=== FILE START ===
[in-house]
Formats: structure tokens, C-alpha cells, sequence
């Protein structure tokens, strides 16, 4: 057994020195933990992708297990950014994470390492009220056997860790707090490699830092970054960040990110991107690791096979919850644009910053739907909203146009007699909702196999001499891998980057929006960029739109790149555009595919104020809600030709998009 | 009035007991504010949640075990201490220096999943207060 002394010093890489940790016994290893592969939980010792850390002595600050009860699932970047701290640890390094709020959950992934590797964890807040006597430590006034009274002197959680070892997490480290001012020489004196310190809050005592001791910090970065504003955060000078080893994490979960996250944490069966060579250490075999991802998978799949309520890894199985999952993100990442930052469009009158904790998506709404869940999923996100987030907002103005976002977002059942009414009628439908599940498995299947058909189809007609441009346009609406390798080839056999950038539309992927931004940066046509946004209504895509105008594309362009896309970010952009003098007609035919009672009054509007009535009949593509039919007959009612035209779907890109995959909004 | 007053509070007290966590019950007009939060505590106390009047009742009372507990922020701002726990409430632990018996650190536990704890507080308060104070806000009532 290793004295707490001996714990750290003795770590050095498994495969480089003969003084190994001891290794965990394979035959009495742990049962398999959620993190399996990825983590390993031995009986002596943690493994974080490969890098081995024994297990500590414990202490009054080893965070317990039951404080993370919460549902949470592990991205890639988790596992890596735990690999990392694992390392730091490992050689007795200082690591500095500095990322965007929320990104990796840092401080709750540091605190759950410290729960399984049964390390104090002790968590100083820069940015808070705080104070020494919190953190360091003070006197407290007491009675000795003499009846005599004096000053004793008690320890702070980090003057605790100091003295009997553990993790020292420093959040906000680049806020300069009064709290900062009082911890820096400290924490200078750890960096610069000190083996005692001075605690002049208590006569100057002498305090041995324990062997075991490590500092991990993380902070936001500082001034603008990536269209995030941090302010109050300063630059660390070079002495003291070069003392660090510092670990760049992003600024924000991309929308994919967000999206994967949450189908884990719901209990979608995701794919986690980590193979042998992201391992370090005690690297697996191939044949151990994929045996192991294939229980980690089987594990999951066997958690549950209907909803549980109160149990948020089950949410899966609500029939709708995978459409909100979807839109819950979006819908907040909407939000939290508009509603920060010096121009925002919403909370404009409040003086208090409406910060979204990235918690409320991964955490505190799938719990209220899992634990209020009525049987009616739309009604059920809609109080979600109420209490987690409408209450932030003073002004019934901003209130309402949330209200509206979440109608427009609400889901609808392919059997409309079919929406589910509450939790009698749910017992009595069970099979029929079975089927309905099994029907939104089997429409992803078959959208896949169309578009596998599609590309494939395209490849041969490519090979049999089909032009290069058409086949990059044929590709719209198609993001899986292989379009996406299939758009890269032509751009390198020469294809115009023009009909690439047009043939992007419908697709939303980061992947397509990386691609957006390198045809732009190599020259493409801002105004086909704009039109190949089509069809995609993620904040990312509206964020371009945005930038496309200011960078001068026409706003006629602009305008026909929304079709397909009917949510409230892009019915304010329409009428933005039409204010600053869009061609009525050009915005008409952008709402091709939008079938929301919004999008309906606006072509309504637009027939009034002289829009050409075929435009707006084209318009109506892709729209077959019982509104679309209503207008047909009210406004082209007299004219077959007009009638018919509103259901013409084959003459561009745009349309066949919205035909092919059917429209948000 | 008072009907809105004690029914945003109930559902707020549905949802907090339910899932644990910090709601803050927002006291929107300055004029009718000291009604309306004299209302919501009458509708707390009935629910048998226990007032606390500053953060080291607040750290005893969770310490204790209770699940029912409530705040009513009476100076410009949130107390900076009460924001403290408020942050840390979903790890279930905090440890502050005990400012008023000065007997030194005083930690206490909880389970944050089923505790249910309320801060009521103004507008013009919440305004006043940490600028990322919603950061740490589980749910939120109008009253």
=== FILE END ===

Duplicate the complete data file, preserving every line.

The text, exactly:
[in-house]
Formats: structure tokens, C-alpha cells, sequence
């Protein structure tokens, strides 16, 4: 057994020195933990992708297990950014994470390492009220056997860790707090490699830092970054960040990110991107690791096979919850644009910053739907909203146009007699909702196999001499891998980057929006960029739109790149555009595919104020809600030709998009 | 009035007991504010949640075990201490220096999943207060 002394010093890489940790016994290893592969939980010792850390002595600050009860699932970047701290640890390094709020959950992934590797964890807040006597430590006034009274002197959680070892997490480290001012020489004196310190809050005592001791910090970065504003955060000078080893994490979960996250944490069966060579250490075999991802998978799949309520890894199985999952993100990442930052469009009158904790998506709404869940999923996100987030907002103005976002977002059942009414009628439908599940498995299947058909189809007609441009346009609406390798080839056999950038539309992927931004940066046509946004209504895509105008594309362009896309970010952009003098007609035919009672009054509007009535009949593509039919007959009612035209779907890109995959909004 | 007053509070007290966590019950007009939060505590106390009047009742009372507990922020701002726990409430632990018996650190536990704890507080308060104070806000009532 290793004295707490001996714990750290003795770590050095498994495969480089003969003084190994001891290794965990394979035959009495742990049962398999959620993190399996990825983590390993031995009986002596943690493994974080490969890098081995024994297990500590414990202490009054080893965070317990039951404080993370919460549902949470592990991205890639988790596992890596735990690999990392694992390392730091490992050689007795200082690591500095500095990322965007929320990104990796840092401080709750540091605190759950410290729960399984049964390390104090002790968590100083820069940015808070705080104070020494919190953190360091003070006197407290007491009675000795003499009846005599004096000053004793008690320890702070980090003057605790100091003295009997553990993790020292420093959040906000680049806020300069009064709290900062009082911890820096400290924490200078750890960096610069000190083996005692001075605690002049208590006569100057002498305090041995324990062997075991490590500092991990993380902070936001500082001034603008990536269209995030941090302010109050300063630059660390070079002495003291070069003392660090510092670990760049992003600024924000991309929308994919967000999206994967949450189908884990719901209990979608995701794919986690980590193979042998992201391992370090005690690297697996191939044949151990994929045996192991294939229980980690089987594990999951066997958690549950209907909803549980109160149990948020089950949410899966609500029939709708995978459409909100979807839109819950979006819908907040909407939000939290508009509603920060010096121009925002919403909370404009409040003086208090409406910060979204990235918690409320991964955490505190799938719990209220899992634990209020009525049987009616739309009604059920809609109080979600109420209490987690409408209450932030003073002004019934901003209130309402949330209200509206979440109608427009609400889901609808392919059997409309079919929406589910509450939790009698749910017992009595069970099979029929079975089927309905099994029907939104089997429409992803078959959208896949169309578009596998599609590309494939395209490849041969490519090979049999089909032009290069058409086949990059044929590709719209198609993001899986292989379009996406299939758009890269032509751009390198020469294809115009023009009909690439047009043939992007419908697709939303980061992947397509990386691609957006390198045809732009190599020259493409801002105004086909704009039109190949089509069809995609993620904040990312509206964020371009945005930038496309200011960078001068026409706003006629602009305008026909929304079709397909009917949510409230892009019915304010329409009428933005039409204010600053869009061609009525050009915005008409952008709402091709939008079938929301919004999008309906606006072509309504637009027939009034002289829009050409075929435009707006084209318009109506892709729209077959019982509104679309209503207008047909009210406004082209007299004219077959007009009638018919509103259901013409084959003459561009745009349309066949919205035909092919059917429209948000 | 008072009907809105004690029914945003109930559902707020549905949802907090339910899932644990910090709601803050927002006291929107300055004029009718000291009604309306004299209302919501009458509708707390009935629910048998226990007032606390500053953060080291607040750290005893969770310490204790209770699940029912409530705040009513009476100076410009949130107390900076009460924001403290408020942050840390979903790890279930905090440890502050005990400012008023000065007997030194005083930690206490909880389970944050089923505790249910309320801060009521103004507008013009919440305004006043940490600028990322919603950061740490589980749910939120109008009253």